Table of Contents
kdesrc-build features include:
You can “pretend” to do the operations. If you pass
-pon the command line, the script will give a verbose description of the commands it is about to execute, without actually executing it. However if you've never run kdesrc-build, you would want to run the kdesrc-build
--metadata-onlycommand first in order for
For an even more verbose description of what kdesrc-build is doing, try using the
kdesrc-build can (with the assistance of the KDE FTP server) allow for speedy checkouts of some Subversion modules. If the module you are checking out has already been packaged at the website, then kdesrc-build will download the snapshot and prepare it for use on your computer.
There is generally no need for any special preparation to perform the initial checkout of a Git module, as the entire Git repository must be downloaded anyways, so it is easy for the server to determine what to send.
This is faster for you, and helps to ease the load on the kde.org anonymous Subversion servers.
Another speedup is provided by starting the build process for a module as soon as the source code for that module has been downloaded. (Available since version 1.6)
Excellent support for building the Qt™ library (in case the KDE software you are trying to build depends on a recent Qt™ not available in your distribution).
kdesrc-build does not require a GUI present to operate. So, you can build KDE software without needing a graphical environment.
Supports setting default options for all modules (such as the compilation settings or the configuration options). Such options can normally be changed for specific modules as well.
Also, kdesrc-build will add standard flags as appropriate to save you the trouble and possible errors from typing them yourself. Nota Bene: this does not apply when a (custom) toolchain is configured through e.g.: cmake-toolchain
kdesrc-build can checkout a specific branch or tag of a module. You can also ensure that a specific revision is checked out of a module.
kdesrc-build can automatically switch a source directory to checkout from a different repository, branch, or tag. This happens automatically when you change an option that changes what the repository URL should be, but you must use the --src-only option to let kdesrc-build know that it is acceptable to perform the switch.
kdesrc-build can checkout only portions of a module, for those situations where you only need one program from a large module.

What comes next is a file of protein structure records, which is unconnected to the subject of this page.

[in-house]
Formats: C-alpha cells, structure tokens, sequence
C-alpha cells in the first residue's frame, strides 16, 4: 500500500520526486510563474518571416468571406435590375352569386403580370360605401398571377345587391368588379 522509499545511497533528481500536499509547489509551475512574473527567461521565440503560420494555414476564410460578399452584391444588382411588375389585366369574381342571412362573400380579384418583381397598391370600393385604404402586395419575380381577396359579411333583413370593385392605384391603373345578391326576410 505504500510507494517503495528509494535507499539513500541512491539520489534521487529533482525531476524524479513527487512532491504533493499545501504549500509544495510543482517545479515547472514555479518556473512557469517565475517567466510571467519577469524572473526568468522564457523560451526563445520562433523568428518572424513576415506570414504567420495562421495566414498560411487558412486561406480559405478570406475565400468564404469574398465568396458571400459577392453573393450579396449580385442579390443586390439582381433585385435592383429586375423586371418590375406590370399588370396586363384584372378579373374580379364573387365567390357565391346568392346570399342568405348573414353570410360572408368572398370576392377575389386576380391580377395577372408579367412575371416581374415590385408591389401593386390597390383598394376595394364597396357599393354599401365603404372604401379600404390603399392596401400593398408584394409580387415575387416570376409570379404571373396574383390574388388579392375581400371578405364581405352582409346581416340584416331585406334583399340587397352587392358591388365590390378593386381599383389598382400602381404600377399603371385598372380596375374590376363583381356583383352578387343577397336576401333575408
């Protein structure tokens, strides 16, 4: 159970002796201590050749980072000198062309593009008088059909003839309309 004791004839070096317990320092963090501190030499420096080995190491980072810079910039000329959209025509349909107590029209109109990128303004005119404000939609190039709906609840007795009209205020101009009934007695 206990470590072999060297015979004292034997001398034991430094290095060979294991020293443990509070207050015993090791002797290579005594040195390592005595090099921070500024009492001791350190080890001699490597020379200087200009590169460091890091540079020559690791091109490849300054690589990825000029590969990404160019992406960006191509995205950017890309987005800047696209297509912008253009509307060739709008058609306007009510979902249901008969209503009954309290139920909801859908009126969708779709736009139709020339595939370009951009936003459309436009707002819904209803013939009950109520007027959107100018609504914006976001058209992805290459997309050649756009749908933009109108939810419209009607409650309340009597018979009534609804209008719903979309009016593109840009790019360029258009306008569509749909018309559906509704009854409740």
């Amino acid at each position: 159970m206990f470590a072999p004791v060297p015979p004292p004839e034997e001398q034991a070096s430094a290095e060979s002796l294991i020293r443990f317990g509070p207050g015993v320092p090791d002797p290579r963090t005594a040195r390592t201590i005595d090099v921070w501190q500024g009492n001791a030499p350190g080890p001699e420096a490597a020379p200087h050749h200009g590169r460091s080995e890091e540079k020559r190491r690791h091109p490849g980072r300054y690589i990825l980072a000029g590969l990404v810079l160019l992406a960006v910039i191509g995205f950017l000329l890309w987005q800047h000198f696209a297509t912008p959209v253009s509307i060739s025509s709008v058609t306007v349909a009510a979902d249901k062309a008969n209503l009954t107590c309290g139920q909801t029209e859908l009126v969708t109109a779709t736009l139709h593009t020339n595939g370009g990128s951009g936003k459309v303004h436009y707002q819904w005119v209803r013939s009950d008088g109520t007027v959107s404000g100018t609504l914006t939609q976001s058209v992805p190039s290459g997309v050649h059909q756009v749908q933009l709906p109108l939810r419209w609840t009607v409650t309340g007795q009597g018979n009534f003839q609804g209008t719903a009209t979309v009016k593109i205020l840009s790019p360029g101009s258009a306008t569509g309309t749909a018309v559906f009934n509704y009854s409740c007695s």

For developers: kdesrc-build will remind you if you use svn+ssh:// but ssh-agent is not running, as this will lead to repeated password requests from SSH.
Can delete the build directory of a module after its installation to save space at the expense of future compilation time.
The locations for the directories used by kdesrc-build are configurable (even per module).
Can use Sudo, or a different user-specified command to install modules so that kdesrc-build does not need to be run as the super user.
kdesrc-build runs with reduced priority by default to allow you to still use your computer while kdesrc-build is working.
Has support for using KDE's tags and branches.
There is support for resuming a build from a given module. You can even ignore some modules temporarily for a given build.
kdesrc-build will show the progress of your build when using CMake, and will always time the build process so you know after the fact how long it took.
Comes built-in with a sane set of default options appropriate for building a base KDE single-user installation from the anonymous source repositories.
Tilde-expansion for your configuration options. For example, you can specify:
Automatically sets up a build system, with the source directory not the same as the build directory, in order to keep the source directory pristine.
You can specify global options to apply to every module to check out, and you can specify options to apply to individual modules as well.
Forced full rebuilds, by running kdesrc-build with the
You can specify various environment values to be used during the build, including
Command logging. Logs are dated and numbered so that you always have a log of a script run. Also, a special symlink called latest is created to always point to the most recent log entry in the log directory.
You can check out only a portion of a KDE Subversion module. For example, you could check out only the taglib from kdesupport.